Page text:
A Mastodon bot for learning about new genes

A lot of our laboratory’s research concerns the attention gap for human genes: a small fraction of human genes receive a large majority of our collective research attention. Often, biologists choose to research genes that are already well-studied, even though understudied genes are just as likely to be intimately associated with human disease.

To play a small role in fighting this discrepancy, I created Gene of the Day, a Mastodon bot that posts about one new human gene every day. Biomedical researchers tend not to interact with genes they know little about, so I figured this would be a bemusing and enlightening source of information for scientists worldwide.

This isn’t my first foray into botmaking; I previously created a Twitter bot that posts the daily United States Air Quality forecast. This time around, I was hesitant to launch this bot on Twitter given the current state of Twitter and its developer API. Now that many scientists have moved over, I thought that Mastodon was better suited to host the bot at this time.

The bot uses data from NCBI Gene, PubTator, RCSB PDB and Uniprot and is hosted on botsin.space, a bot-friendly Mastodon instance. Every day, the bot selects a random human gene (excluding previously-posted genes) and posts bibliometric and database-specific information about it, as well as an experimentally-derived protein structure if one is available.

I chose to center bibliometric information on the gene over functional information for three reasons:

  1. I would like to demonstrate how many human genes have very little scholarship available about them. I expect many human genes that Gene of the Day chooses to highlight will not yet have been featured in a single publication nor will have an experimentally-derived protein structure. Although this will make some posts quite boring, I believe that it is important to remind people that there are dark areas in our understanding of the human genome.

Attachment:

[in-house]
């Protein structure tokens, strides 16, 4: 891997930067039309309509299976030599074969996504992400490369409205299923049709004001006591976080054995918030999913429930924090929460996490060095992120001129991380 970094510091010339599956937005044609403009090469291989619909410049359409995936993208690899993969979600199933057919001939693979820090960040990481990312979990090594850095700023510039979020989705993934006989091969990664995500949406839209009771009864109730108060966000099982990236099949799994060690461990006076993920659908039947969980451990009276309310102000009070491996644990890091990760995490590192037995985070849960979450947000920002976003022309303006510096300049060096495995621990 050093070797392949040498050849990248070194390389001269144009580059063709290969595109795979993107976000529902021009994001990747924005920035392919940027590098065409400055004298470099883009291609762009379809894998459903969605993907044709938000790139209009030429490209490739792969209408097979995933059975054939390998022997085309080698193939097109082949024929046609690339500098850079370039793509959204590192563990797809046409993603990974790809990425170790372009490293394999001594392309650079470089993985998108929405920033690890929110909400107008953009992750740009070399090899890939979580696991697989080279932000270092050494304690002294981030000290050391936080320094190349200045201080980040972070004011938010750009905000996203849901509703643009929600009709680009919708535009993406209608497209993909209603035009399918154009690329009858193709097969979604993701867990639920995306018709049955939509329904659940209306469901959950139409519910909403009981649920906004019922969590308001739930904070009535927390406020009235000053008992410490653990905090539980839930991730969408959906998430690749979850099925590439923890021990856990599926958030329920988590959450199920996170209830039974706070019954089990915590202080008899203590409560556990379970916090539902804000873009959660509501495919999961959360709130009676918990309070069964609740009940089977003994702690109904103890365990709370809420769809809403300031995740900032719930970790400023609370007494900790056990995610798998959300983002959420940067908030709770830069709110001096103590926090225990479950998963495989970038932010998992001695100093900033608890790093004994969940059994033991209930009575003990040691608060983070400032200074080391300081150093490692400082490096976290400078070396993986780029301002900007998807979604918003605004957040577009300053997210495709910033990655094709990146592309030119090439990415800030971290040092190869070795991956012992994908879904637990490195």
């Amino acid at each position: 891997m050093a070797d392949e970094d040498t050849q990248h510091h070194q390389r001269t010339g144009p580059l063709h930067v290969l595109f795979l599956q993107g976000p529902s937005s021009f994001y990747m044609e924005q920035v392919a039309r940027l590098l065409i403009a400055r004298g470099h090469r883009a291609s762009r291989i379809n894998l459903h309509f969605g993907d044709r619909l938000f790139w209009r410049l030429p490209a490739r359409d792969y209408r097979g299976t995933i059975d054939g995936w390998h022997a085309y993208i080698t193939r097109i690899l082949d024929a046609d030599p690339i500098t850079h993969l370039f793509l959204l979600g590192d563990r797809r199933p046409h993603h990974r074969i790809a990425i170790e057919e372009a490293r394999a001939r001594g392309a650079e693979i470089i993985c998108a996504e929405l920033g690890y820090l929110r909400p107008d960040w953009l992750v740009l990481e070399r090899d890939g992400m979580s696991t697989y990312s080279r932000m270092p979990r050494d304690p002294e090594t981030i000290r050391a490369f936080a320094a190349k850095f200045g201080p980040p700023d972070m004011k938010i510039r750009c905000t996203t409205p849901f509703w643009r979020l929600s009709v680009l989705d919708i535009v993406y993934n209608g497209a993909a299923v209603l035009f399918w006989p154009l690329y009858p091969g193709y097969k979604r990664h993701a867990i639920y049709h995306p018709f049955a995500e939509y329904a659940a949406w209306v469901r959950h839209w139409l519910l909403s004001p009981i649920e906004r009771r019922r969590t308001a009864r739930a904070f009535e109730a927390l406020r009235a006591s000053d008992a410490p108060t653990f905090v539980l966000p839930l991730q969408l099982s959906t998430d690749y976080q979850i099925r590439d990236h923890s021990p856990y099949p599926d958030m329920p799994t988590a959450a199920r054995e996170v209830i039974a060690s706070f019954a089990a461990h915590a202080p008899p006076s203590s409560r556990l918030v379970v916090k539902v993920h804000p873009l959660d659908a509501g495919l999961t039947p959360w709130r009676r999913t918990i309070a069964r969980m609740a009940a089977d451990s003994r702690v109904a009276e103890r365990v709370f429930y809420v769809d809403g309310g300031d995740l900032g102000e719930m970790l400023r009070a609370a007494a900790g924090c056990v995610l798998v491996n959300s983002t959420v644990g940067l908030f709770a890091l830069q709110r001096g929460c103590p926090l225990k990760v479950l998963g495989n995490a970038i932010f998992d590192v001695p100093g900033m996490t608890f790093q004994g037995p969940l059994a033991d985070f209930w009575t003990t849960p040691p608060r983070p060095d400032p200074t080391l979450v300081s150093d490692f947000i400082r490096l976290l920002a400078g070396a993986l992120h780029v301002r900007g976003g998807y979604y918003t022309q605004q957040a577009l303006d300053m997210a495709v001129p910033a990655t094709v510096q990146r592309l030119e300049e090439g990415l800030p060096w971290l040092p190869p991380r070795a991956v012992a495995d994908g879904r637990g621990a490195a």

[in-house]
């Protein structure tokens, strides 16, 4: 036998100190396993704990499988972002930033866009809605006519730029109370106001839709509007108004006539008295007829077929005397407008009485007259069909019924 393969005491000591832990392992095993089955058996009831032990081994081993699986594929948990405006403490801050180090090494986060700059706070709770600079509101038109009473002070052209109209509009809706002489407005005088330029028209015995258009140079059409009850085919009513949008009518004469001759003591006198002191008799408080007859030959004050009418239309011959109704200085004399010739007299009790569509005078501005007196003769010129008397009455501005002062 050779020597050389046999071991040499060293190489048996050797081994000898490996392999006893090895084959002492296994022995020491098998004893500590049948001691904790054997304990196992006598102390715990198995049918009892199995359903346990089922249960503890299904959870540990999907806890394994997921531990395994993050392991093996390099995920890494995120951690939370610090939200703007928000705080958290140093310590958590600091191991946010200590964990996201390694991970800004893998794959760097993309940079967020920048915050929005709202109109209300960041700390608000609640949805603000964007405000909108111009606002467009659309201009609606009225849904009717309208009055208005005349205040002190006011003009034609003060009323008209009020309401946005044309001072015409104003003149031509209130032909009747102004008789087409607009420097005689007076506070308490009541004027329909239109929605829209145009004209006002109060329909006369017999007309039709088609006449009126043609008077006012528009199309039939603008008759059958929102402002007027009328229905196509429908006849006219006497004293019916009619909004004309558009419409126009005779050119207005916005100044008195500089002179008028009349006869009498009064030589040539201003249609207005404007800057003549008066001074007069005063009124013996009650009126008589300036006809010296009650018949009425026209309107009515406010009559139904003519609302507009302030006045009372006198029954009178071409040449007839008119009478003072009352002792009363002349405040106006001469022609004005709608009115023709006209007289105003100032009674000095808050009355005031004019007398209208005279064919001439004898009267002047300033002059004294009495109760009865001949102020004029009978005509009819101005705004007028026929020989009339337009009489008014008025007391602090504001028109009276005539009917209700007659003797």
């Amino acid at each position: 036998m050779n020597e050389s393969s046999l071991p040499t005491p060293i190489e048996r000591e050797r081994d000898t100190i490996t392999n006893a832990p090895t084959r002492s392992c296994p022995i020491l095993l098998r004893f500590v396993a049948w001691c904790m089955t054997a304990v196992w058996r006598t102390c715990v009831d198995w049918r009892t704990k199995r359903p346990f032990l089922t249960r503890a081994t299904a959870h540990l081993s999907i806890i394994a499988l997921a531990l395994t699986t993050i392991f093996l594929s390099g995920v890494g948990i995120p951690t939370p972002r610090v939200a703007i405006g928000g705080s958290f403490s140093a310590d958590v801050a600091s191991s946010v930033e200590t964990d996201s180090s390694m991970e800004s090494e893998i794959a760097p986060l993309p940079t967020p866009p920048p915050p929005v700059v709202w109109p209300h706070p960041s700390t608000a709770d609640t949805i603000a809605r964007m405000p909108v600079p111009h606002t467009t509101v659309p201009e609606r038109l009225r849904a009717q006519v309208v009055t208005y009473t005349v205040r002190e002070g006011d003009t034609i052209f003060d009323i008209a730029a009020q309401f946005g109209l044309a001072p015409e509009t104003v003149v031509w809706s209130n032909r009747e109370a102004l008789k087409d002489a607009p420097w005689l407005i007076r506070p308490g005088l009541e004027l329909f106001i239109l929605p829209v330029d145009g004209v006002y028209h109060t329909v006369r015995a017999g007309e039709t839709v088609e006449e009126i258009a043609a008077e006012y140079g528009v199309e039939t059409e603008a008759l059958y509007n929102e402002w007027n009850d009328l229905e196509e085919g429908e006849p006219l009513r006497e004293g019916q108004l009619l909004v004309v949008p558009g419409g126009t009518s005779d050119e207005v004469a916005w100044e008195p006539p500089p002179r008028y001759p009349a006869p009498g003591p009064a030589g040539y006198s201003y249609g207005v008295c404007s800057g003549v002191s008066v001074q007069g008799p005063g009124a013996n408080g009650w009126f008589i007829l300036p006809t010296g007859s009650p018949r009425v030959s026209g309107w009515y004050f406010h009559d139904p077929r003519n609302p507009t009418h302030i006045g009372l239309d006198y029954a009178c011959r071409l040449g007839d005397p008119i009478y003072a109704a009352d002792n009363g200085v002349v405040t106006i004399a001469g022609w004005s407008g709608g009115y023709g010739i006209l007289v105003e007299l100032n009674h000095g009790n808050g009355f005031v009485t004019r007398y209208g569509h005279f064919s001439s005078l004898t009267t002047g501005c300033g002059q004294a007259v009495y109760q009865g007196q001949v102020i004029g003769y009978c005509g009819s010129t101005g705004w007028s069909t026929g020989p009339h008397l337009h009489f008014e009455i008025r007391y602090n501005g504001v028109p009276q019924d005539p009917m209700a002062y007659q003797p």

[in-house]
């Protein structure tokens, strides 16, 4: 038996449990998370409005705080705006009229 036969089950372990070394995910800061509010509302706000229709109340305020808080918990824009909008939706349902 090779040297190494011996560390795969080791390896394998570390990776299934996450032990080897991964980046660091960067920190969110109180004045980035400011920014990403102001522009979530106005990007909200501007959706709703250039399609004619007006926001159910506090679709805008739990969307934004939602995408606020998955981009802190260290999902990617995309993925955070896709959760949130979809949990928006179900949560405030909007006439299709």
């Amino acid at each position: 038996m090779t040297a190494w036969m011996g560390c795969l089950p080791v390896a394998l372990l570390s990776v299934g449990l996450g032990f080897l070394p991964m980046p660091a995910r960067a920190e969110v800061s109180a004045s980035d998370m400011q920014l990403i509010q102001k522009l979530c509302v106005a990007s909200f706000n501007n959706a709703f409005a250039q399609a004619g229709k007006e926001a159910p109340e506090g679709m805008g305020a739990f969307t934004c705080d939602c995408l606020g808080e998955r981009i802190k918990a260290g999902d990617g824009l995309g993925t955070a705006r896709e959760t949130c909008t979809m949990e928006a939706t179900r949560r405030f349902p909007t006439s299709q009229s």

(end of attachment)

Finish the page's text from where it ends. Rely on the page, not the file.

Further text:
2. Many human genes have no associated functional annotation. Restricting the bot’s posts to just genes that have already been functionally annotated will privilege better-studied genes.
  3. Some functional annotations are derived from publications that are almost certainly paper mill products. For instance, consider the article PMID:29254169. This article reports a novel function for MIR182 but is almost certainly a paper mill product and is entirely bogus. This paper mill product has been detected and retracted, but many more remain undetected in the biomedical literature. I am cautious to include functional annotations in case the bot were to report the findings of paper mill products as factual.

The bot’s source code is available under the GPL-3.0 license on GitHub. If you have feedback or questions, I encourage you to submit them as issues on the bot’s GitHub page. I also encourage you to reply to posts with fun facts about the daily gene if it happens to be one of your favorites. Here is an example post:

Example post about EGFR from Gene of the Day

I believe that projects like these can help spur discussion and foster curiosity in the sciences, and there are plenty of other examples of this kind of creative botmaking (see @netzschleuder, @strangeattrbot, @ThreeBodyBot or browse botwiki for more examples). I encourage others to think about making similar bots. Making bots for Mastodon is relatively easy, so if you are interested, do not hesitate to reach out. I hope you enjoy Gene of the Day!